Writer-director Céline Sciamma's Water Lilies / Naissance des pieuvres is a film about teens beginning to discover who they are. It is also a film that actually stars teens – as opposed to mid-twenty-year-olds playing teens – without exploiting that fact in any way.
Set in a high-school pool, from the first scene you realize that in Water Lilies synchronized swimming is not a mere plot device; it's an intrinsic part of the film and of the characters' lives. If you've never given synchronized swimming much respect as a serious sport, you may do so after seeing the amount of timing, coordination, and athleticism necessary to be on a synchronized swim team.
The plot is deceptively simple: Marie (Pauline Acquart) has a crush on the female varsity synchronized swim-team captain Floriane (Adele Haenel), but the latter is oblivious to Marie's existence. At least, that is the case initially. Wanting to be near Floriane, Marie tries out for the swim team and the two eventually meet. They become friends by default: all the other girls on the swim team believe that Floriane is a slut, a perception she does nothing to dispel. To the contrary, she actually fosters it, apparently enjoying the reputation of having slept with multiple male partners.
Why Floriane would desire such a reputation is never explained. Maybe she likes the notoriety and the attention from the opposite sex that comes with it. Indeed, Floriane's reputation has afforded her the attention of a boy she likes, François (Warren Jacquin), who wants to have sex with her. They haven't done it yet – though they've probably done everything but. However, if François just hangs in there, he believes Floriane will eventually consent.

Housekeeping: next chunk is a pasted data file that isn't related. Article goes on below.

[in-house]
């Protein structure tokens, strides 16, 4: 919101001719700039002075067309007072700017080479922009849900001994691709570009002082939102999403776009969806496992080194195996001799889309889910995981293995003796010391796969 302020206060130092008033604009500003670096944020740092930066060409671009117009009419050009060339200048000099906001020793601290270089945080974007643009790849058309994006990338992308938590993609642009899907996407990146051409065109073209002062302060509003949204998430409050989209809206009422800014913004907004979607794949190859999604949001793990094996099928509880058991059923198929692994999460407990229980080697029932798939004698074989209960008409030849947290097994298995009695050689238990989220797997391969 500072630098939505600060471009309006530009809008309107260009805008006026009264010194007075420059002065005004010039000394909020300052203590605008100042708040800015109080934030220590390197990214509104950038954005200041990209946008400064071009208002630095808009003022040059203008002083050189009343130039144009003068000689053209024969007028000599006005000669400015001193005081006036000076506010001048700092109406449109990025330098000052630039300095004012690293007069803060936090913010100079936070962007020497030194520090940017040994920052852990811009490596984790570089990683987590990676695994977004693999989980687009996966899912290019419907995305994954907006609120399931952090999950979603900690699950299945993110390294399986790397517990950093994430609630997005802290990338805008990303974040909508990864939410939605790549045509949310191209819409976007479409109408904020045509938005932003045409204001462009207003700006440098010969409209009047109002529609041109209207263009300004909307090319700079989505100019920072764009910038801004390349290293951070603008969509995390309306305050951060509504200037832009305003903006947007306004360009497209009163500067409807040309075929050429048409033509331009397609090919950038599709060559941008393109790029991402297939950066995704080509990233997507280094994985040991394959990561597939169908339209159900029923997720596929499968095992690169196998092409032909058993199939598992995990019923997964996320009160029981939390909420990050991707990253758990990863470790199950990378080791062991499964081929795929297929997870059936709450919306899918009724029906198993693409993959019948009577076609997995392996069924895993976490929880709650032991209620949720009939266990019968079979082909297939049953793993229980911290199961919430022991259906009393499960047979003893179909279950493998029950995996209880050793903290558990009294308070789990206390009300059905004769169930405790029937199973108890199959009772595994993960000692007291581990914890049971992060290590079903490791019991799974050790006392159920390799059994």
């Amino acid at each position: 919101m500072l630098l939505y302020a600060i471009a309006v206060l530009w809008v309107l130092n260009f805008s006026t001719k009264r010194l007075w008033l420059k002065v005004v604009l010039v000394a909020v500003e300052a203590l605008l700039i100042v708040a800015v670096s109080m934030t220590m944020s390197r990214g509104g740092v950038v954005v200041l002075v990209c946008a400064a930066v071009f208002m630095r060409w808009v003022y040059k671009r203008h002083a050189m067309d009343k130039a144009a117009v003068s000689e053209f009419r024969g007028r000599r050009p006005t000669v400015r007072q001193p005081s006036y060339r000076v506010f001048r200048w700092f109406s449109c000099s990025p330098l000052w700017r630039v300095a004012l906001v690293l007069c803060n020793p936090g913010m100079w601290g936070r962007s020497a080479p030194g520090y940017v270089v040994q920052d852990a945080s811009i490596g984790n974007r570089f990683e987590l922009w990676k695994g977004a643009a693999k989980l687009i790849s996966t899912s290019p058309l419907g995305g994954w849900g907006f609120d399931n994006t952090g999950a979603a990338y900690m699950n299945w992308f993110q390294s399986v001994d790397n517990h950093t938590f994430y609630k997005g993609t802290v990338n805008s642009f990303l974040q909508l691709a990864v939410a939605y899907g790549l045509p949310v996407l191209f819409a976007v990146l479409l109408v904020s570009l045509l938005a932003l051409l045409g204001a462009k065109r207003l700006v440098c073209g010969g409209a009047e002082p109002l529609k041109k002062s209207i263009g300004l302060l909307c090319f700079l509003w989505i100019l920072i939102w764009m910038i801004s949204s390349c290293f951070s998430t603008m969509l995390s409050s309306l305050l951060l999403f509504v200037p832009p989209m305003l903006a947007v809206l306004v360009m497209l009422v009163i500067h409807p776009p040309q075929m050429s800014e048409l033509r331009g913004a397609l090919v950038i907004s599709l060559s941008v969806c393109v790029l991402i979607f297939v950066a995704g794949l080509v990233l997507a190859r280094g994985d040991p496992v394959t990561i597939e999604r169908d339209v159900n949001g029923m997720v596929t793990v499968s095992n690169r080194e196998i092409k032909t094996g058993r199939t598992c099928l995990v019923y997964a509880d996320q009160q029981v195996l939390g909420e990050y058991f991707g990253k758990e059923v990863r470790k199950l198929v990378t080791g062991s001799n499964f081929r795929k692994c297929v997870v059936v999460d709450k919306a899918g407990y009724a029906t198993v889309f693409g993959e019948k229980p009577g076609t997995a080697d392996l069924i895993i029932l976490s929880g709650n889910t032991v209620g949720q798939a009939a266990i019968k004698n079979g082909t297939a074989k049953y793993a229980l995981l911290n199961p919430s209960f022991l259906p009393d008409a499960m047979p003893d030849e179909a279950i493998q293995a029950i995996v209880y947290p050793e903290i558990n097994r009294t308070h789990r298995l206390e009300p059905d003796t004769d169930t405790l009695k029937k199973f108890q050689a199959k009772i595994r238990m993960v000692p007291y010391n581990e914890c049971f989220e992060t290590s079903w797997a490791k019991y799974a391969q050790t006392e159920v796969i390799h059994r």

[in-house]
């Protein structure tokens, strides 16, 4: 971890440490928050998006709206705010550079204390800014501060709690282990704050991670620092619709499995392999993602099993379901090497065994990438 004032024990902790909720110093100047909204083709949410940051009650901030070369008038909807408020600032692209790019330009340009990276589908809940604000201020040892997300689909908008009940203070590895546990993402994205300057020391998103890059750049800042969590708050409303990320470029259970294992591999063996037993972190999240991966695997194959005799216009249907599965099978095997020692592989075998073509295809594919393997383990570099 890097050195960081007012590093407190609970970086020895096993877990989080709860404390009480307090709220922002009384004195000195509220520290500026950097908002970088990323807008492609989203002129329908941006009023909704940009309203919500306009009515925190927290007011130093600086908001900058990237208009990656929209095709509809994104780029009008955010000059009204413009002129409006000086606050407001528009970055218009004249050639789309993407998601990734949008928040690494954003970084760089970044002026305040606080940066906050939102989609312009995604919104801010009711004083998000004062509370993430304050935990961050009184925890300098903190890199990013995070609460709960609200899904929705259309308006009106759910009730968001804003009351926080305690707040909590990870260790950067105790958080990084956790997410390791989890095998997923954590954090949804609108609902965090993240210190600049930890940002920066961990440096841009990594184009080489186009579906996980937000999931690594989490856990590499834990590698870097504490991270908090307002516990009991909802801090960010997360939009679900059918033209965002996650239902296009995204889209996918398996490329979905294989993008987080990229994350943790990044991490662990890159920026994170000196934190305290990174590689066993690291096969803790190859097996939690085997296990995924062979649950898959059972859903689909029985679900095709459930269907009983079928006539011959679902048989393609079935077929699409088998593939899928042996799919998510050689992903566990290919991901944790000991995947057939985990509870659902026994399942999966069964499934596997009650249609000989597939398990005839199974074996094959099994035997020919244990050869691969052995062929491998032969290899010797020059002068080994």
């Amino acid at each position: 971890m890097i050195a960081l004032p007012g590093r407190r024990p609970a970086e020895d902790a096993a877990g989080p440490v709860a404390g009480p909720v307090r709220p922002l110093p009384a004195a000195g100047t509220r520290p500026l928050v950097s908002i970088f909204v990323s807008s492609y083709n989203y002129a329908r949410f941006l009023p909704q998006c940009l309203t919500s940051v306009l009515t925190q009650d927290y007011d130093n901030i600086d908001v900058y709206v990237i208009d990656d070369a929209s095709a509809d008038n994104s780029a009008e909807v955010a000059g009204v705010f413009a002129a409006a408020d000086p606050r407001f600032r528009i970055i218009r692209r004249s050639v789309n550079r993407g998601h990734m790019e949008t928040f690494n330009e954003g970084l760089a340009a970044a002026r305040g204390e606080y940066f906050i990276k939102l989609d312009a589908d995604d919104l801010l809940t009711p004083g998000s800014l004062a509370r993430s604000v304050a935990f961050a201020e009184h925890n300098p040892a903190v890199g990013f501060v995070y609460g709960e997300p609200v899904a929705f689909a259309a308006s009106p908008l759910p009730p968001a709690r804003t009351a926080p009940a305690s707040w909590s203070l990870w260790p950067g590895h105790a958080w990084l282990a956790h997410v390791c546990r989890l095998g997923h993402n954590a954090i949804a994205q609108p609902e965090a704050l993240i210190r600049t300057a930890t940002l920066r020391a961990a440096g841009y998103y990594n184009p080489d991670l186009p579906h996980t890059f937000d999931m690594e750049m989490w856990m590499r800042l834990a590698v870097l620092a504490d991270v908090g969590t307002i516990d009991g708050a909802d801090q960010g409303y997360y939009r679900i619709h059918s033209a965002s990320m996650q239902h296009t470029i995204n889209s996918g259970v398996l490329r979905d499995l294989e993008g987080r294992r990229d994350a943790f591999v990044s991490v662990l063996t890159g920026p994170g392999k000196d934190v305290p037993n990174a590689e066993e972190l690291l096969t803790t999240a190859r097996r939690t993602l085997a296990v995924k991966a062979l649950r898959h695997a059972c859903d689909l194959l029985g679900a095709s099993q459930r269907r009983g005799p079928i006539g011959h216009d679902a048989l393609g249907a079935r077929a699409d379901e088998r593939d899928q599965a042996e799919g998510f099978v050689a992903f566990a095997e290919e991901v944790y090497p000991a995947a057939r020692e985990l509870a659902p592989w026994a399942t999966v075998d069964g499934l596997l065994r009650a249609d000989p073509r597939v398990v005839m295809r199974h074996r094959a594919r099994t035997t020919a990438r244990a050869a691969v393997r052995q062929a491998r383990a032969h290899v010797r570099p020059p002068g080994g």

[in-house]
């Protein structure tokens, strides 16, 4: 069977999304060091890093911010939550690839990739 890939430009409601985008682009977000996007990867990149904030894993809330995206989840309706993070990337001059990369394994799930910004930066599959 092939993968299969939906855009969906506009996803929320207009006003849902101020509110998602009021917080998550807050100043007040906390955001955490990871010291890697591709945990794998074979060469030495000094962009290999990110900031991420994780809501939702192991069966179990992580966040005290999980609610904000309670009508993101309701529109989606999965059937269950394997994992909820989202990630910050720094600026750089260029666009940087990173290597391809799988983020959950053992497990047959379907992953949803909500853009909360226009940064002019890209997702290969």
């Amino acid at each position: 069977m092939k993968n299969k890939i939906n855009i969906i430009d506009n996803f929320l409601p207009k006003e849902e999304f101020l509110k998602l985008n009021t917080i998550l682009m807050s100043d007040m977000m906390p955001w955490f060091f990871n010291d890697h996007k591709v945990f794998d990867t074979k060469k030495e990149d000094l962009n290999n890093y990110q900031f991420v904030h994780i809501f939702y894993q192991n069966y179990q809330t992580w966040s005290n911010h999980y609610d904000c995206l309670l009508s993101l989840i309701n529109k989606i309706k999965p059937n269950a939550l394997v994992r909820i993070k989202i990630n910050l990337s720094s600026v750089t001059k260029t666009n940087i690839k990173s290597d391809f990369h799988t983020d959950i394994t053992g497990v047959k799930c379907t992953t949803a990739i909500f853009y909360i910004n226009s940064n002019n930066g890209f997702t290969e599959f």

That liaison ends up strengthening the bond between Marie and Floriane, for one girl becomes the other's confidante. As a result of this bond and Floriane's necessity to live up to her reputation, the two friends are motivated to share something quite special in the third act. It is not what you think. (That scene reminded me of a particular event that transpires in Bernardo Bertolucci's The Dreamers. I won't say what it is so as not to ruin the surprise.)
Also, I must add that even though the scene in question is quite important, it is not the most memorable moment in Water Lilies. That takes place when a dream comes true for one of the lead characters. Most – if not all – of us have been in that type of situation at some point in our lives, whether it was romantic-, family-, or work-related. With a little encouragement, Marie, unflinchingly, doesn't let her chance pass her by. She grabs the bat, steps right up to the plate, and swings. This stroke will leave some scratching their heads in confusion, annoyance, and/or frustration – but none more so than Marie herself.
In Water Lilies (whose original French title translates as “Birth of Octopuses,” in reference to the girls' underwater leg movements) Céline Sciamma stirs the elements of friendship, infatuation, puberty, “first loves,” and “first times” in a world enclosed within the marble of high-school pool sports.
The performances by the three female leads – the third lead is Marie's best friend, Anne, played by Louise Blachère – are effective and realistic (though not as well-rounded as those found in Thirteen). For instance, their posture, facial expressions, and hand movements clearly convey what the girls are feeling or thinking at key moments.
In sum, Water Lilies is the epitome of the coming-of-age film: sensual, romantic, at times nonsensical. It is an honest portrait of countless adolescent relationships.
© Reginald Williams
Water Lilies / Naissance des pieuvres (2007).
Dir. / Scr.: Céline Sciamma.
Cast: Pauline Acquart, Louise Blachère, Adele Haenel, Warren Jacquin, Christelle Baras.